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Where can I find out about browser-related issues when writing CSS/HTML/JavaScript?
August 17, 2010 8:54 AM   Subscribe

Where can I learn about how to deal with browser-related problems when writing CSS, HTML and JavaScript for a web site?

I've mostly taught myself how to create web sites, and have learned most of the basics of HTML, cascading style sheets, and simple JavaScript. However, I have discovered that at least 90% of my development time is spent ensuring that a design works on all supported browsers, as each browser's implementation of cascading style sheets differs from the design specification in small but frustrating ways.

Is there a book, web site, or other resource that can provide some handy tips and tricks for which code constructions and CSS rules work best on all commonly used browsers? Most books that I have seen describe what the appearance of a web site would be in an ideal world where the standard is implemented as designed.

Thanks in advance for any help you can provide. Much appreciated.
posted by tallmiddleagedgeek to Computers & Internet (10 answers total) 12 users marked this as a favorite
 
One thing I would recommend is using a CSS Reset (the link is to Eric Meyer's version). Using a reset starts you out on an even playing field with all browsers, then build UP, instead of coming in and editing to each browser's specs.
posted by coupdefoudre at 9:15 AM on August 17, 2010 [1 favorite]


Position is Everything lists the known bugs of the major browsers and how to solve them.
posted by JJtheJetPlane at 9:44 AM on August 17, 2010


quirksmode
posted by juv3nal at 10:00 AM on August 17, 2010


Ditto quirksmode, especially for javascript.

I think 60% or more of my headaches have gone away by dropping IE6 whenever possible. IE7 kills a lot of the huge major super-stupid CSS bugs out there.

I tend to build to the best browsers available--Webkit and Firefox most often, sometimes Opera--then figure out some workarounds for older and less capable browsers (IE, basically). The IE development plugin is insanely useful, if only for the ability to add "zoom:1" to elements to see what happens. Very often it's just a trick of forcing an element to "hasLayout".

I tend to maintain an informal "standard library" of markup and css that I tweak and add to whenever I see a deficiency. I then drop that into a project I'm working on (if appropriate) and tweak as necessary. This includes things like buttons, form fields, boxes, columns, layouts, and microformat-esque layouts.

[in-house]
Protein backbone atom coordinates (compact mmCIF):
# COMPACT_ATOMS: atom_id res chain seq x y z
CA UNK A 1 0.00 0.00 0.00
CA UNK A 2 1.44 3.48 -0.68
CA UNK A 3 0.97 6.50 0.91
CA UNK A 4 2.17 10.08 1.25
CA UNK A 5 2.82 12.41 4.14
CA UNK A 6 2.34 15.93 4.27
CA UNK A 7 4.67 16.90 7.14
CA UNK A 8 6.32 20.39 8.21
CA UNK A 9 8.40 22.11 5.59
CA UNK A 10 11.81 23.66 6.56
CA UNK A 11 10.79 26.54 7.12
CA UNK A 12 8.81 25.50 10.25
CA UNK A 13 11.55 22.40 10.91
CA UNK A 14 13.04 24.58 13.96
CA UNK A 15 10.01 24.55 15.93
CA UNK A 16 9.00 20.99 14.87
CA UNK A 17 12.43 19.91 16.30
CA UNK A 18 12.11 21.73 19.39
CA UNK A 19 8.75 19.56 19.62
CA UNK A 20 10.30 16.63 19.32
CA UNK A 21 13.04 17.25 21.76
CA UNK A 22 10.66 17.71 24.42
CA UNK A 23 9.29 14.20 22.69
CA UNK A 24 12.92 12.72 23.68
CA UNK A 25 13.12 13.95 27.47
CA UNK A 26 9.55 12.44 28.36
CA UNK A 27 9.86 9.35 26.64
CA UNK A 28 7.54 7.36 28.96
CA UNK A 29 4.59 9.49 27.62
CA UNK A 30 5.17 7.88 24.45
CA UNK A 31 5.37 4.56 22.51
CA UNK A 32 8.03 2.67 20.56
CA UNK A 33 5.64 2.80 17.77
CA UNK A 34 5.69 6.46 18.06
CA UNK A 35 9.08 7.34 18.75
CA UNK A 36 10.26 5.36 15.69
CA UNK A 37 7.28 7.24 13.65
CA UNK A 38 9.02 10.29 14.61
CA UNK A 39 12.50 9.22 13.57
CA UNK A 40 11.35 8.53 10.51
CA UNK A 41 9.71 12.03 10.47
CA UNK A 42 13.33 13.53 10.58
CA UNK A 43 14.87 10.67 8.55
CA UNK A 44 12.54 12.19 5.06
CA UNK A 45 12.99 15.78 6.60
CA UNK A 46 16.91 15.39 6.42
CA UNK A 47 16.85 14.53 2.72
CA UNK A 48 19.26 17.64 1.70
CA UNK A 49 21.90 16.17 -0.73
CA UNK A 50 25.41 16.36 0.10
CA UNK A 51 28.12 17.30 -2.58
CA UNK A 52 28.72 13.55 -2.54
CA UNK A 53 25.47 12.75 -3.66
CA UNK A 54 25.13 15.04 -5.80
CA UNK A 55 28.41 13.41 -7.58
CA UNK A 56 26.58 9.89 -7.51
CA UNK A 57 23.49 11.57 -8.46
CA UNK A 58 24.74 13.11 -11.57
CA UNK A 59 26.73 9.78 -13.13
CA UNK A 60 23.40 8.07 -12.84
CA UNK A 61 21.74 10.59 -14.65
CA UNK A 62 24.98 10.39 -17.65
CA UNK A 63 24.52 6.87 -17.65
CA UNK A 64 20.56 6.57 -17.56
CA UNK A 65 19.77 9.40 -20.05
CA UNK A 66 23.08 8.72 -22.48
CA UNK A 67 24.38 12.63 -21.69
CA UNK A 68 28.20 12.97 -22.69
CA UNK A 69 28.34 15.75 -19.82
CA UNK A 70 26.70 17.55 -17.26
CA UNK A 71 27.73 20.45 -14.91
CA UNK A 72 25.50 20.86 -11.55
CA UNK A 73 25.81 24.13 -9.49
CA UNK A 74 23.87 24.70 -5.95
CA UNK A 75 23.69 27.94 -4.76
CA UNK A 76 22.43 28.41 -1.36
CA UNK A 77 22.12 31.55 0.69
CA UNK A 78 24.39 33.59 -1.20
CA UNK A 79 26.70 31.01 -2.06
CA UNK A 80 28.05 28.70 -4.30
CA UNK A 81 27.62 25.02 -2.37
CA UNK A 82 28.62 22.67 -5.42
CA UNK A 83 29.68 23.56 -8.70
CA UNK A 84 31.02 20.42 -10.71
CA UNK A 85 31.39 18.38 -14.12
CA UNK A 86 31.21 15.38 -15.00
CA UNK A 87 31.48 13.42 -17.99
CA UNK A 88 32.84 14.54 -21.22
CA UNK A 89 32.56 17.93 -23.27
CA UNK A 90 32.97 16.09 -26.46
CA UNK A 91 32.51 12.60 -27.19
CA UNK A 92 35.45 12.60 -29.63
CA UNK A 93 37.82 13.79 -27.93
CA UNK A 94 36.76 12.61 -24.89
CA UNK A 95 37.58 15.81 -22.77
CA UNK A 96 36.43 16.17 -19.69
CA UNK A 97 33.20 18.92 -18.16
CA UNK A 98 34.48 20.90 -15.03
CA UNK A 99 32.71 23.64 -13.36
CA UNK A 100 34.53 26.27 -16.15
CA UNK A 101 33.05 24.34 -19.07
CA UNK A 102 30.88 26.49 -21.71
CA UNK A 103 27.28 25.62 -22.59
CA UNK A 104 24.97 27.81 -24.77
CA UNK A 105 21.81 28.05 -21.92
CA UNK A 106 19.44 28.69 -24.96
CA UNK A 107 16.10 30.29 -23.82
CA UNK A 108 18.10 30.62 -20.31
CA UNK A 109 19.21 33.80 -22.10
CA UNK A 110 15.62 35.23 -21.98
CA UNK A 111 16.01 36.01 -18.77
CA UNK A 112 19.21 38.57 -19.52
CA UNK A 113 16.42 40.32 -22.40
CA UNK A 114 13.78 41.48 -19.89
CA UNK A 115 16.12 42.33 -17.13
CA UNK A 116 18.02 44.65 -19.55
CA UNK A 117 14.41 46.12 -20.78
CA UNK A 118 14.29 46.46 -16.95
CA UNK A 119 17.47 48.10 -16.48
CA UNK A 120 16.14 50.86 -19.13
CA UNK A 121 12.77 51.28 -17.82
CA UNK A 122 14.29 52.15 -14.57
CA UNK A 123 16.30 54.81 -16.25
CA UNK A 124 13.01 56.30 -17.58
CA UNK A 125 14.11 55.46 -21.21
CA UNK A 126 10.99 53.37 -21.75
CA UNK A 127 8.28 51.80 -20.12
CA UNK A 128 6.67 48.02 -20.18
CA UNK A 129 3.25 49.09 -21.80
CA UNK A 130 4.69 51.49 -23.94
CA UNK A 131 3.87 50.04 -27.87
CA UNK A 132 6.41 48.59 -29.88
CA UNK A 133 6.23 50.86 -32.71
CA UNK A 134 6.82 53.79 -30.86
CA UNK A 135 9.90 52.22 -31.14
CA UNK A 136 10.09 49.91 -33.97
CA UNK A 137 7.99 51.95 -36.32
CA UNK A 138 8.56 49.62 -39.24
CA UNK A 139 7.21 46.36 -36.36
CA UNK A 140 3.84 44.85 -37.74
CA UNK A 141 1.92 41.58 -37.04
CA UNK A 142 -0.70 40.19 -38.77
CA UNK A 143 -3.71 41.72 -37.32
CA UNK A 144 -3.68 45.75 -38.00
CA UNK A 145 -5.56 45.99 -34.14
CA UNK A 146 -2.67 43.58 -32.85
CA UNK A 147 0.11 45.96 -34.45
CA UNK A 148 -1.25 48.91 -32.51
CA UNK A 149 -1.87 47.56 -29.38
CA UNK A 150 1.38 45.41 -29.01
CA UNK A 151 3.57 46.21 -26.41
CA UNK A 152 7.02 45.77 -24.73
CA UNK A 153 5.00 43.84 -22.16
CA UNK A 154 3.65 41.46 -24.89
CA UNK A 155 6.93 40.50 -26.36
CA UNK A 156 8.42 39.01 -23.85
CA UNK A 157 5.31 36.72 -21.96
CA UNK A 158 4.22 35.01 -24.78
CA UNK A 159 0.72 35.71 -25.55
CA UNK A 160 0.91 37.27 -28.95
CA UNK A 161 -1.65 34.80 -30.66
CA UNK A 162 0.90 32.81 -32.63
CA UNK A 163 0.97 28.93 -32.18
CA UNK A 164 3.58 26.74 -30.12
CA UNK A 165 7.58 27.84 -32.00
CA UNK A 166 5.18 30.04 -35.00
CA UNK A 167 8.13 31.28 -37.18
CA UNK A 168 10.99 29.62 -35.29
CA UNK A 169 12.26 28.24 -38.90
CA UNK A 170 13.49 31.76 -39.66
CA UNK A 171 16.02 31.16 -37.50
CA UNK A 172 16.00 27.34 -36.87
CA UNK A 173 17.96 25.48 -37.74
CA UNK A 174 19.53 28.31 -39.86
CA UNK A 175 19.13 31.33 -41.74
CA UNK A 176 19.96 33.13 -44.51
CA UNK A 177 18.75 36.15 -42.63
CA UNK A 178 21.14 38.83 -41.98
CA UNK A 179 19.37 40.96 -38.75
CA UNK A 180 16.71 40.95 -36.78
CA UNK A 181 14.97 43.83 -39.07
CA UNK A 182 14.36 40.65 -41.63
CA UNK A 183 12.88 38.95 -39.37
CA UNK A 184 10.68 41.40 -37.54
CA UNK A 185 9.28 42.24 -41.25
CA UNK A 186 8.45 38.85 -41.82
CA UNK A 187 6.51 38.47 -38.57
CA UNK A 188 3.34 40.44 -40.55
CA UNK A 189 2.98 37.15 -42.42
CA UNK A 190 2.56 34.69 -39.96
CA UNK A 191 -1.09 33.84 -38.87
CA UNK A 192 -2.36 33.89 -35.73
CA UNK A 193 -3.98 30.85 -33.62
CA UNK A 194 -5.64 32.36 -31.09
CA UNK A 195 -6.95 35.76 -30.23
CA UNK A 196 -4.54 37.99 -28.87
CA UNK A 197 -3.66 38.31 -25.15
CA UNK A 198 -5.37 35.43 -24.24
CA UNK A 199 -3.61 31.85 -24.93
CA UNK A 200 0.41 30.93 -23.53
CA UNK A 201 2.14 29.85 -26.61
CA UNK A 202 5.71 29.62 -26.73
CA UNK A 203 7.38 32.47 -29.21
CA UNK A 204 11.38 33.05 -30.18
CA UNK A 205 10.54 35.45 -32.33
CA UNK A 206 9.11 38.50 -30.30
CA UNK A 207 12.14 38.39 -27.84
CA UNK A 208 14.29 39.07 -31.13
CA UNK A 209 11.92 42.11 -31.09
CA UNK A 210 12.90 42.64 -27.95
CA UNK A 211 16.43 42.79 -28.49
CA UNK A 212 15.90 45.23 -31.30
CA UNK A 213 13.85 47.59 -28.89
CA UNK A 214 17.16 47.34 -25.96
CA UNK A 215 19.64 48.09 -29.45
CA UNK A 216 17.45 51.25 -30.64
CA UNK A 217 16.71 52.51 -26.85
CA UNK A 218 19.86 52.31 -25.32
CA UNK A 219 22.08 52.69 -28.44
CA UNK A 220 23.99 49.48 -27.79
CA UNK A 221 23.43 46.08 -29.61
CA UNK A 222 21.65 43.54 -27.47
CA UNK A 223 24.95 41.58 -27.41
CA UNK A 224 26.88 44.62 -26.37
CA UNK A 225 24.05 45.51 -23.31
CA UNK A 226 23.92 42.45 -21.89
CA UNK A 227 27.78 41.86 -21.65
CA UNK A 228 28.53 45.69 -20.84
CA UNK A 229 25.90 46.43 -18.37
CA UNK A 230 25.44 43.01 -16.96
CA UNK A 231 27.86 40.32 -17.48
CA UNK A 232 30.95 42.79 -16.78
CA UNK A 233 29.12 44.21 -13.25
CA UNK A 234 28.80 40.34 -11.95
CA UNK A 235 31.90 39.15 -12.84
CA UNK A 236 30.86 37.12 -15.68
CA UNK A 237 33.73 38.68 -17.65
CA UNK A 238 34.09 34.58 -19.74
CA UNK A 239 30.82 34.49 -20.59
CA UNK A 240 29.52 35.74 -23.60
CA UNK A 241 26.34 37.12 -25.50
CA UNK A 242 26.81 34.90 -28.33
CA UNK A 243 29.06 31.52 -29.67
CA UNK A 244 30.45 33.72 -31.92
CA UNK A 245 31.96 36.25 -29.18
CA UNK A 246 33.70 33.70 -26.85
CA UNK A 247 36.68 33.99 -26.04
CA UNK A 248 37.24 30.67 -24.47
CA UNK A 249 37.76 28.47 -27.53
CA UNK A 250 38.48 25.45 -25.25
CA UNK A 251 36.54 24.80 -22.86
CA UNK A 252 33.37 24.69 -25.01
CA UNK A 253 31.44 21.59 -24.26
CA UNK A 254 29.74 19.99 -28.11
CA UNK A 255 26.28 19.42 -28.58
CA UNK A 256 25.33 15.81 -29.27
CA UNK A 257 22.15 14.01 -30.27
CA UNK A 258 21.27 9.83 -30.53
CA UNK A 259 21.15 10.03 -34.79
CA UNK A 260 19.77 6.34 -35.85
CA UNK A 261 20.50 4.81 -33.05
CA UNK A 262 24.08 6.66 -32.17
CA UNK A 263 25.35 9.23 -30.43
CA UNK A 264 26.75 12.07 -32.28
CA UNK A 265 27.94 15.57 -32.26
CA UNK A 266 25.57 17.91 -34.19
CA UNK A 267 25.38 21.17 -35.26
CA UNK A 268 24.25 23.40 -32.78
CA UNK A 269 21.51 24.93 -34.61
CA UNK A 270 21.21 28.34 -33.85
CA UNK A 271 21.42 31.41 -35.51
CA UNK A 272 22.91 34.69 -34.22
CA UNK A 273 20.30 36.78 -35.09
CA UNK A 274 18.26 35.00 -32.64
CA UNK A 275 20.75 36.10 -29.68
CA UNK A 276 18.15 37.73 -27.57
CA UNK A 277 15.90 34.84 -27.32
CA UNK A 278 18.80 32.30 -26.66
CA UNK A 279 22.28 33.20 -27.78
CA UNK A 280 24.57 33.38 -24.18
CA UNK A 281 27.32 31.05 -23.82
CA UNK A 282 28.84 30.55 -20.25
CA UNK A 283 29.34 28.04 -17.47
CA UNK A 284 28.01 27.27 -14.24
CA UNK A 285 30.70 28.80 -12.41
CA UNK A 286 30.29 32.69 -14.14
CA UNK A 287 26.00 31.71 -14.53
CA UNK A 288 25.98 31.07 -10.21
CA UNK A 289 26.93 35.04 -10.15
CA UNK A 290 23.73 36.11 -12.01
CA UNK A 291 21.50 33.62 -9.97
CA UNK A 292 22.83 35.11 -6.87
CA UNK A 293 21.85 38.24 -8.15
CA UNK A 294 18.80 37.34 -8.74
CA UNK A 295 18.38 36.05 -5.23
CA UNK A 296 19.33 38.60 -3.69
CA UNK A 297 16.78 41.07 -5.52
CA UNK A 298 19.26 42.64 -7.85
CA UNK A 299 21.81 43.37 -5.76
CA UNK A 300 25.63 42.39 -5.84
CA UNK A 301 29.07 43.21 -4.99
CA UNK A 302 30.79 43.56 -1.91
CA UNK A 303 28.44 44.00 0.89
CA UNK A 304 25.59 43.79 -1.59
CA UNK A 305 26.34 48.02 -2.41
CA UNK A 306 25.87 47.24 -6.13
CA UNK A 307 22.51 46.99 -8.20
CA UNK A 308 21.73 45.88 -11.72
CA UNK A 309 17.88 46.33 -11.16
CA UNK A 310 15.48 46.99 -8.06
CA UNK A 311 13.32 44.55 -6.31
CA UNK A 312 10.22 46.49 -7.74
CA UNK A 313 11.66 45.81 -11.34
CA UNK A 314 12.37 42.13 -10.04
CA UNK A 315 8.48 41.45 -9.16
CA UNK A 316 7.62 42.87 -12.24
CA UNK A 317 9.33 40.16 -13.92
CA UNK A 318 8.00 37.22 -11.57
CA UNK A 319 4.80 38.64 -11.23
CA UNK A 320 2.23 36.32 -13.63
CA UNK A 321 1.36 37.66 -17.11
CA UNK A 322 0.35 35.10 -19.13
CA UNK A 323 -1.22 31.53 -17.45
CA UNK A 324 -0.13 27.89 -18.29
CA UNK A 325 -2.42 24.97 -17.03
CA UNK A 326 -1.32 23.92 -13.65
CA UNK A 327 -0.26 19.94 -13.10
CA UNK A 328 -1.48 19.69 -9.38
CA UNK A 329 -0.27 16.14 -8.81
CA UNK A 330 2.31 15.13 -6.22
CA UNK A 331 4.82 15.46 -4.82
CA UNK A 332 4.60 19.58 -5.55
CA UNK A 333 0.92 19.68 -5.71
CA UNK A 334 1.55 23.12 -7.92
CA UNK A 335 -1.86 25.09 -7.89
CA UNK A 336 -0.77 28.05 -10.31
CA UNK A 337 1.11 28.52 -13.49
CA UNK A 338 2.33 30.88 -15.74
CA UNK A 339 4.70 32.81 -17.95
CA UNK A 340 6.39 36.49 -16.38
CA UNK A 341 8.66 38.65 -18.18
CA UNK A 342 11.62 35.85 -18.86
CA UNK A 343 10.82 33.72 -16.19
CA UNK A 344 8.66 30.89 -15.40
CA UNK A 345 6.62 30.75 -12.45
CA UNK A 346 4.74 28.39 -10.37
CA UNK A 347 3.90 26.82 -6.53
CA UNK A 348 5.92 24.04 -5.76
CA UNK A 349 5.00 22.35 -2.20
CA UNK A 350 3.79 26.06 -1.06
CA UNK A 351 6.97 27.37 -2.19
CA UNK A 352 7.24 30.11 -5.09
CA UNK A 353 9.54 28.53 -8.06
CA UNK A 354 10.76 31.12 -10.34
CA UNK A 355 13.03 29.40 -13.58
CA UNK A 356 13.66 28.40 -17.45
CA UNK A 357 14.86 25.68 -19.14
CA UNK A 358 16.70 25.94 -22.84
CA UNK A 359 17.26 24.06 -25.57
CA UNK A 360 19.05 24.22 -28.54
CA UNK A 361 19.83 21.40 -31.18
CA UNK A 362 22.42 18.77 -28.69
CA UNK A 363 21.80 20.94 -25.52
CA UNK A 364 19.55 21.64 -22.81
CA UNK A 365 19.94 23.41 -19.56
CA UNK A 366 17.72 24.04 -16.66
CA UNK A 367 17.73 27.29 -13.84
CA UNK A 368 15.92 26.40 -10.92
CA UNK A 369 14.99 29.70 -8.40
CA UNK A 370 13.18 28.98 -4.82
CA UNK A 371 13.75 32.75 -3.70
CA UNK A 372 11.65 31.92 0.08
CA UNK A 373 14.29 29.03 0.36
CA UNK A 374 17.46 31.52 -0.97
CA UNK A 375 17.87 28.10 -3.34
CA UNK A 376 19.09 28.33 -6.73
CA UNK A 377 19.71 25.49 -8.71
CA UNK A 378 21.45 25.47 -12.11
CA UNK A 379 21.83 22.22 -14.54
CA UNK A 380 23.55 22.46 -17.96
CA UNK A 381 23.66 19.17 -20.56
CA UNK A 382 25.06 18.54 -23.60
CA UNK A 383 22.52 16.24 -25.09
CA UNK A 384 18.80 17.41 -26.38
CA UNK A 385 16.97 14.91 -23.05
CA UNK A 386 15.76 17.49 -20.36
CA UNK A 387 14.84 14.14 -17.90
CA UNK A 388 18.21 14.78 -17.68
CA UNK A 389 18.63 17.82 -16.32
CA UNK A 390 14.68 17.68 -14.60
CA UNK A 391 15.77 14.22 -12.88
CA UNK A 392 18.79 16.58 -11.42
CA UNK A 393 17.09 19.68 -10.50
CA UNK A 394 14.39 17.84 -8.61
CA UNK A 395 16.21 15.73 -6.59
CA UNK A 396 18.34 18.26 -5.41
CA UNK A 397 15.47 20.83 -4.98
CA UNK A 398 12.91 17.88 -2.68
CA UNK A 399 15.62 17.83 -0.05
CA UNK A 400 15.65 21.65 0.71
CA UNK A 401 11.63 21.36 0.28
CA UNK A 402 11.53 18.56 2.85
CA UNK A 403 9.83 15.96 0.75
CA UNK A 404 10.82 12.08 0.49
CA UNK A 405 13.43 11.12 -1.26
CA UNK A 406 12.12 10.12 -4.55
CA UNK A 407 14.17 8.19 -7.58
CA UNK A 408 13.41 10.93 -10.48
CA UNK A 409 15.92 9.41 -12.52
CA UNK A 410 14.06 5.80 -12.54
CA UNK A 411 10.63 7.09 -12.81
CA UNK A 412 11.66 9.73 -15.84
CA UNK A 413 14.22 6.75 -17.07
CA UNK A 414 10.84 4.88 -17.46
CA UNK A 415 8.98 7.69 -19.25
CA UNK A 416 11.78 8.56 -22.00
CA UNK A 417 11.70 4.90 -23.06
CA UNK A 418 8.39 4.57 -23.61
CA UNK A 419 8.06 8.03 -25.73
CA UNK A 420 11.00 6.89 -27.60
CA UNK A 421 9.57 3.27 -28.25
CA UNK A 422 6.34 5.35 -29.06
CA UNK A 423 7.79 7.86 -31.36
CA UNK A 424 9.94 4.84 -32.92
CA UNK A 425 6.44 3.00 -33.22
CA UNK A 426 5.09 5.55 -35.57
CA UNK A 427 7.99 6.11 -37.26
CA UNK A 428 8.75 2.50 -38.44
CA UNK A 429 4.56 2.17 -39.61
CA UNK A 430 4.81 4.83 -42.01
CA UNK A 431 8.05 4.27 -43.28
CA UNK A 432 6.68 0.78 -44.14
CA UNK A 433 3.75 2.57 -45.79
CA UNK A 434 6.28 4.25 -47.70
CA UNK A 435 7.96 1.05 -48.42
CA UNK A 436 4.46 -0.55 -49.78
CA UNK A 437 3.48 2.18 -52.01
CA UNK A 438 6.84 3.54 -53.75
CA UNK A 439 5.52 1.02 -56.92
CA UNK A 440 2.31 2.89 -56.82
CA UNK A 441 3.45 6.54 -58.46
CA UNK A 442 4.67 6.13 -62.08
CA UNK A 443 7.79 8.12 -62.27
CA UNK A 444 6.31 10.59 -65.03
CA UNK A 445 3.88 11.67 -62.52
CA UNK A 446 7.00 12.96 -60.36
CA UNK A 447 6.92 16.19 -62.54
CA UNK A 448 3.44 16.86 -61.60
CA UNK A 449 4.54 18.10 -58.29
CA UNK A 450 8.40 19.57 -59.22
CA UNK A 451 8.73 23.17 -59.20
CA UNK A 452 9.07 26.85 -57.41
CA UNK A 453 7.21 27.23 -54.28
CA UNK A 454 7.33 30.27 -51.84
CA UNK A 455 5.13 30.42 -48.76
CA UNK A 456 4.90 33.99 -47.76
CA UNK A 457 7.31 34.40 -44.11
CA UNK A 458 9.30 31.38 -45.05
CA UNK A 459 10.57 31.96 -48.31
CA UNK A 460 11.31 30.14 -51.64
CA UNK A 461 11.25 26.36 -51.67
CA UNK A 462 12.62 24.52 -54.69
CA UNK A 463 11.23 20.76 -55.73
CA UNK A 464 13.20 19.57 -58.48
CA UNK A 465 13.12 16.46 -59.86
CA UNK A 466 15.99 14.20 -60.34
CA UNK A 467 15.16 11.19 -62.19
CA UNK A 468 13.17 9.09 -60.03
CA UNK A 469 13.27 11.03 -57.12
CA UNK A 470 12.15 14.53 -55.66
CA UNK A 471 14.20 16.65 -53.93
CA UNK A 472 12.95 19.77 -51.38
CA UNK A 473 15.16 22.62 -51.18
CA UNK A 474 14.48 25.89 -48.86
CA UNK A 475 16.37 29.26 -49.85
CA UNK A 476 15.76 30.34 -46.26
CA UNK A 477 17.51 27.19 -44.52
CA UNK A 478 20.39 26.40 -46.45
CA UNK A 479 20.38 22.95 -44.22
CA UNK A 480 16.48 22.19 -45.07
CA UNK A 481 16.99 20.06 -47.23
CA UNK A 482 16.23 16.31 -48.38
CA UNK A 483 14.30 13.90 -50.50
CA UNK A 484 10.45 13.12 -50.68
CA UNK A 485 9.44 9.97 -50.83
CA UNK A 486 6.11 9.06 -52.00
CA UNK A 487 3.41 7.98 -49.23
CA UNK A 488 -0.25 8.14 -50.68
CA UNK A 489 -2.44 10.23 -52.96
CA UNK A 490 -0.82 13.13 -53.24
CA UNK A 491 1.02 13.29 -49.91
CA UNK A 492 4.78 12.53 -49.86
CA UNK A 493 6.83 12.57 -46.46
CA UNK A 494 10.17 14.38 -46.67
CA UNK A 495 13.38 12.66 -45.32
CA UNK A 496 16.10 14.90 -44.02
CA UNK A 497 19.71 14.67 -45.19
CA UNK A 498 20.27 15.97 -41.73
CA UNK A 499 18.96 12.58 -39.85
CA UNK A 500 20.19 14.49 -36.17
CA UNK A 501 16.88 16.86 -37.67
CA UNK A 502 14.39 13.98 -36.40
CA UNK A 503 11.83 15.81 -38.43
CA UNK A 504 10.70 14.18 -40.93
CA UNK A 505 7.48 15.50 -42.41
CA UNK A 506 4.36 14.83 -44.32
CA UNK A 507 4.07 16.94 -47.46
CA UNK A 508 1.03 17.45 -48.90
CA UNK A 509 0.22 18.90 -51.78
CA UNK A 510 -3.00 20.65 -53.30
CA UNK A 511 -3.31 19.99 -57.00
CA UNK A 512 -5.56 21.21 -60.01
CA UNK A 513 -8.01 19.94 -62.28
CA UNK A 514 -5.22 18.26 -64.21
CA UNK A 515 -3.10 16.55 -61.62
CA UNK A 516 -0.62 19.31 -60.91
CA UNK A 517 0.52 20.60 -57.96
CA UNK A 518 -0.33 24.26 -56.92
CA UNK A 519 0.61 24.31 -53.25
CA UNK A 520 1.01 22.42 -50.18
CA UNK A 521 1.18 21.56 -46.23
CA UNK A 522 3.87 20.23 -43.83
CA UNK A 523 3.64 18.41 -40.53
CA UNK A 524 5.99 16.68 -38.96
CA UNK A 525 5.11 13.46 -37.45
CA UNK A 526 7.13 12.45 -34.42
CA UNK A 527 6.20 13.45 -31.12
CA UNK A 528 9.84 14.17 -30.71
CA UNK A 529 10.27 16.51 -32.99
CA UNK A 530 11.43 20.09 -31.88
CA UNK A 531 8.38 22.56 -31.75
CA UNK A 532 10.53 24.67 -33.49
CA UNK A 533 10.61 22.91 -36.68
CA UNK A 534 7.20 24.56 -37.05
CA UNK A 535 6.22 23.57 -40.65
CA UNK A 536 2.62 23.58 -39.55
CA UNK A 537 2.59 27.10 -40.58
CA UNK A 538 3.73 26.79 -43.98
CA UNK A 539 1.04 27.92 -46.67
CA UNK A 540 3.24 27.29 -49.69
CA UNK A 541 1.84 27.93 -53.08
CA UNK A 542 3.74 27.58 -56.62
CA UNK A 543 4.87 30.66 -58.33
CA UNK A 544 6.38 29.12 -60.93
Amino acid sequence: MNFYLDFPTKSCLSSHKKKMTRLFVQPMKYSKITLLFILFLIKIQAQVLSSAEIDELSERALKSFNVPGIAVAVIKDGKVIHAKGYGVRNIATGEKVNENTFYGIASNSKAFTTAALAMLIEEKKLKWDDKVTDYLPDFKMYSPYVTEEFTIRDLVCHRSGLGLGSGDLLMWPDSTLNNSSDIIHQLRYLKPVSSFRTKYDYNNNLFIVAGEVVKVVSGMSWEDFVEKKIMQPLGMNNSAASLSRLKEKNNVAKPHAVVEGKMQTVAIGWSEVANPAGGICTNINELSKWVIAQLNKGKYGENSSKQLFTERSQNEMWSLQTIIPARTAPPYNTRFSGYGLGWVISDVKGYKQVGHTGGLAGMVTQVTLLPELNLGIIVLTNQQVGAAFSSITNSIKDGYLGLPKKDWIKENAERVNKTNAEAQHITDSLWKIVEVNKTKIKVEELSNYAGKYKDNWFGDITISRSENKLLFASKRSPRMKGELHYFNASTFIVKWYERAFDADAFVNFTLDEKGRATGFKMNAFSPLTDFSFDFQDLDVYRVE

For javascript, pick a JS library and get good at it. Learn to read the original source code to track down the how and why the code works. Any of the major libraries out there are good option (and best you remember that, lest you become one of those people itching for a JS platform war), and their primary goal is to smooth out browser inconsistencies and give you a standard set of tools to work with.
posted by TeslaNick at 10:42 AM on August 17, 2010


Oh, also, I have no idea if it's best practice or not, but if you don't already know about them, IE conditional comments can be really useful for serving up alternate versions of css when a one-size-fits-all solution can't easily be had.
posted by juv3nal at 11:11 AM on August 17, 2010


Another thing to consider is adopting a good scripting library that will effectively "shield" you from browser inconsistencies (it doesn't actually fix anything, but the library will handle the different implementations of features, etc, leaving you with a single interface to call). Ive had good luck with jQuery for both interactivity and styling. Just an idea...
posted by OneMonkeysUncle at 12:09 PM on August 17, 2010


If you're seeing big variance in how CSS works across major browsers (apart from IE <>quirks mode, where browsers are purposely compatible with older versions of themselves rather than the standards, and not "Almost Standards" mode or full standards mode.

For a general introduction to cross browser web design try Bulletproof Web Design or the latest edition of Designing with Web Standards. Another book I like is CSS Mastery which, at least in the first edition, covered in detail how to target specific browsers in CSS through hacks.

For JavaScript, if you're not going to use jQuery as OneMonkeysUncle very sensibly suggests, try Bulletproof Ajax.
posted by robertc at 4:47 PM on August 17, 2010


Thanks for the information - greatly appreciated.
posted by tallmiddleagedgeek at 7:11 PM on August 17, 2010


All excellent answers. Since you should still be testing, even with all the good advice you've received, you might check into creating a test bed with a group of virtual machines. I use VM Ware and have a VMs for several browser / OS configurations, I can then easily run through the VMs and test the page that way.

Take care.
posted by hagg at 12:25 PM on August 18, 2010


I've just noticed half my first sentence above disappeared, I think because I used an angle bracket. The missing fragment, where the angle brackets are, was something like "less than or equal to 7) then you're probably having your pages render in".
posted by robertc at 3:19 PM on August 18, 2010


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